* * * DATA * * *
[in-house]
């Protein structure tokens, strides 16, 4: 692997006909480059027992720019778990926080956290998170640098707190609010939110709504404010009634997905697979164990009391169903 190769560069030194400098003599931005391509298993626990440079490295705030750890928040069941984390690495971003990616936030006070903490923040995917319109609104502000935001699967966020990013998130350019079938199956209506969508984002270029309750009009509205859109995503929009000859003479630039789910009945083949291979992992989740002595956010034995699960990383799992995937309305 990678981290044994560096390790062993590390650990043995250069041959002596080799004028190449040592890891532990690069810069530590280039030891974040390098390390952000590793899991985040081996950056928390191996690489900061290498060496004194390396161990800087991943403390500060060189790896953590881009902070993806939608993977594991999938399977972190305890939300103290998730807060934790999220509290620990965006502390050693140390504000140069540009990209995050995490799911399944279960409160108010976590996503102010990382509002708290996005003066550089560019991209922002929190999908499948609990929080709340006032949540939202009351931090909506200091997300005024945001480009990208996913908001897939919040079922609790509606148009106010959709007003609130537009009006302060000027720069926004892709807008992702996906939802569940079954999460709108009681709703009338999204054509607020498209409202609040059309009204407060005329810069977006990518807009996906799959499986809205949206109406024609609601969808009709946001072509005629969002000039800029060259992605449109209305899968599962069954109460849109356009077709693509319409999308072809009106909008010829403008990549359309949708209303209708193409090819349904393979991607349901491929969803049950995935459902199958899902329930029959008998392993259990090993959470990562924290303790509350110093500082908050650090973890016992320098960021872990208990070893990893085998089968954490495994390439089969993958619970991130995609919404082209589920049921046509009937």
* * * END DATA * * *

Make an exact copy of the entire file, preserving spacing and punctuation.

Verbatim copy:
[in-house]
């Protein structure tokens, strides 16, 4: 692997006909480059027992720019778990926080956290998170640098707190609010939110709504404010009634997905697979164990009391169903 190769560069030194400098003599931005391509298993626990440079490295705030750890928040069941984390690495971003990616936030006070903490923040995917319109609104502000935001699967966020990013998130350019079938199956209506969508984002270029309750009009509205859109995503929009000859003479630039789910009945083949291979992992989740002595956010034995699960990383799992995937309305 990678981290044994560096390790062993590390650990043995250069041959002596080799004028190449040592890891532990690069810069530590280039030891974040390098390390952000590793899991985040081996950056928390191996690489900061290498060496004194390396161990800087991943403390500060060189790896953590881009902070993806939608993977594991999938399977972190305890939300103290998730807060934790999220509290620990965006502390050693140390504000140069540009990209995050995490799911399944279960409160108010976590996503102010990382509002708290996005003066550089560019991209922002929190999908499948609990929080709340006032949540939202009351931090909506200091997300005024945001480009990208996913908001897939919040079922609790509606148009106010959709007003609130537009009006302060000027720069926004892709807008992702996906939802569940079954999460709108009681709703009338999204054509607020498209409202609040059309009204407060005329810069977006990518807009996906799959499986809205949206109406024609609601969808009709946001072509005629969002000039800029060259992605449109209305899968599962069954109460849109356009077709693509319409999308072809009106909008010829403008990549359309949708209303209708193409090819349904393979991607349901491929969803049950995935459902199958899902329930029959008998392993259990090993959470990562924290303790509350110093500082908050650090973890016992320098960021872990208990070893990893085998089968954490495994390439089969993958619970991130995609919404082209589920049921046509009937």